Browsing Journal of Range Management, Volume 41, Number 6 (November 1988) by Subjects
Now showing items 1-2 of 2
Germination of green and gray rubber rabbitbrush and their establishment on coal mined landThe objectives of this study were to: (1) determine the effects of temperature and water stress on germination, and; (2) evaluate effects of seeding date on emergence and survival of green and gray rubber rabbitbrush (Chrysothamnus nauseosus (Pallas) Britt. subsp. graveolens (Nutt.) Piper. and Chrysothamnus nauseosus (Pallas) Britt. subsp. nauseosus (Nutt.) Piper.). Seeds of both shrubs were incubated at 10, 20, and 30 degrees C in a gradient of osmotic potentials ranging from 0.0 to -1.5 MPa. Seedings were also made in the field on seeding dates over a period of 3 years. Total germination and germination rate declined as temperatures and osmotic potentials decreased; they were highest for both shrubs at 20 and 30 degrees C and lowest at 10 degrees C. Under field conditions seedling populations were limited by low emergence and survival relative to viable seed planted. Emergence and survival of seedlings were highest in an exceptionally wet year, declining in subsequent years that were drier. Emergence ranged from 0 to 6.9% and 0 to 7.1% and survival of emerged seedlings ranged from 6.6 to 55% and 0 to 60% for green and gray rubber rabbitbrush, respectively. Survival of green rubber rabbitbrush was highest from mid-spring plantings, but no distinctively favorable seeding date was found for gray rubber rabbitbrush. Results suggest that seeds of these shrubs should be planted prior to or during periods when seedbed temperatures are in the 20 to 30 degrees C range and soil moisture is expected near its seasonal high.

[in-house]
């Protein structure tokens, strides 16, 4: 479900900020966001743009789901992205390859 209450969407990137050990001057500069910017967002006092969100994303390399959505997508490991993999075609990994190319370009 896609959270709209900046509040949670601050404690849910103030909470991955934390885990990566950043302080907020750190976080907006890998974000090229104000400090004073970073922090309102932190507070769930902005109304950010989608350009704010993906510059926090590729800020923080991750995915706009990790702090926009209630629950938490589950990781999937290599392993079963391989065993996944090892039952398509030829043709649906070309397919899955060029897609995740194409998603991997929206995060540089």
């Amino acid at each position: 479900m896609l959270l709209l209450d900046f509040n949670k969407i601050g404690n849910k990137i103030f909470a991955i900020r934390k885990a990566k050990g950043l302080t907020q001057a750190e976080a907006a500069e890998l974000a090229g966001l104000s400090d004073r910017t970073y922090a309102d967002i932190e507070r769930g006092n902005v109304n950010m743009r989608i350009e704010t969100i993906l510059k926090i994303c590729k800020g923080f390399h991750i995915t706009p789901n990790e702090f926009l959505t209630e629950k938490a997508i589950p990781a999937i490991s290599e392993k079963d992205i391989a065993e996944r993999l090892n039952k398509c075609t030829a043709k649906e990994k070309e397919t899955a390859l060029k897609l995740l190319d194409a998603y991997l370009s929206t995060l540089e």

Grazing effects of the bulk density in a Natraquoll of the flooding pampa of ArgentinaThe influence of grazing by cattle on soil bulk density was studied in a typic Natraquoll of the Flooding Pampa of Argentina for a period of 33 months, by comparing a grazed situation to an enclosure deferred from grazing for 7 years. Floods took place in this period as usual. Bulk density (BD) at -33.3 kPa of water retention varied from 1.00 to 1.11 Mg m-3 in the ungrazed soil and in the grazed soil from 1.04 to 1.16 Mg m-3. Environmental factors were the primary agent controlling BD; only in some periods were there significant differences between treatments. Slight increases in BD occurred under grazing after the recession of the flood water, and significant decreases occurred in the ungrazed soil during the large and sudden falls in water content. In this case the effect of trampling, therefore, would consist mainly of impeding the decrease in BD. No compaction was observed in periods when no flood occurred or while soil remained submerged in water. The results indicated that the variations of bulk density caused by cattle trampling were superimposed on those produced by floods and showed an interaction between the effects of land-use and the particular environmental conditions of the region.